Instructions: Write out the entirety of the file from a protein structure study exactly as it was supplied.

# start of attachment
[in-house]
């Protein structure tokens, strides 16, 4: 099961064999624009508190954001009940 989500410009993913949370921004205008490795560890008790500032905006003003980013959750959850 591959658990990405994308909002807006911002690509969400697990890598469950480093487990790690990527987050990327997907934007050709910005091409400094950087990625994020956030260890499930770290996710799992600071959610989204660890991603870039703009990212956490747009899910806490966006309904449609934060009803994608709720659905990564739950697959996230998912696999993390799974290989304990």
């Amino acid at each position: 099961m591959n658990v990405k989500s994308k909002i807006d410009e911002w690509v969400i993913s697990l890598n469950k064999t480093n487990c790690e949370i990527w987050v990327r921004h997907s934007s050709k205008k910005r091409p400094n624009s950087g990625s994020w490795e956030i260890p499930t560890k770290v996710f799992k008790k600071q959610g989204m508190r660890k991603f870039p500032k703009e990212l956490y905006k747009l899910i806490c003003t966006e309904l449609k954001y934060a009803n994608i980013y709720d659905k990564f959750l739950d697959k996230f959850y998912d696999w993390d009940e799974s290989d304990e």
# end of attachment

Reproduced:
[in-house]
């Protein structure tokens, strides 16, 4: 099961064999624009508190954001009940 989500410009993913949370921004205008490795560890008790500032905006003003980013959750959850 591959658990990405994308909002807006911002690509969400697990890598469950480093487990790690990527987050990327997907934007050709910005091409400094950087990625994020956030260890499930770290996710799992600071959610989204660890991603870039703009990212956490747009899910806490966006309904449609934060009803994608709720659905990564739950697959996230998912696999993390799974290989304990």
């Amino acid at each position: 099961m591959n658990v990405k989500s994308k909002i807006d410009e911002w690509v969400i993913s697990l890598n469950k064999t480093n487990c790690e949370i990527w987050v990327r921004h997907s934007s050709k205008k910005r091409p400094n624009s950087g990625s994020w490795e956030i260890p499930t560890k770290v996710f799992k008790k600071q959610g989204m508190r660890k991603f870039p500032k703009e990212l956490y905006k747009l899910i806490c003003t966006e309904l449609k954001y934060a009803n994608i980013y709720d659905k990564f959750l739950d697959k996230f959850y998912d696999w993390d009940e799974s290989d304990e």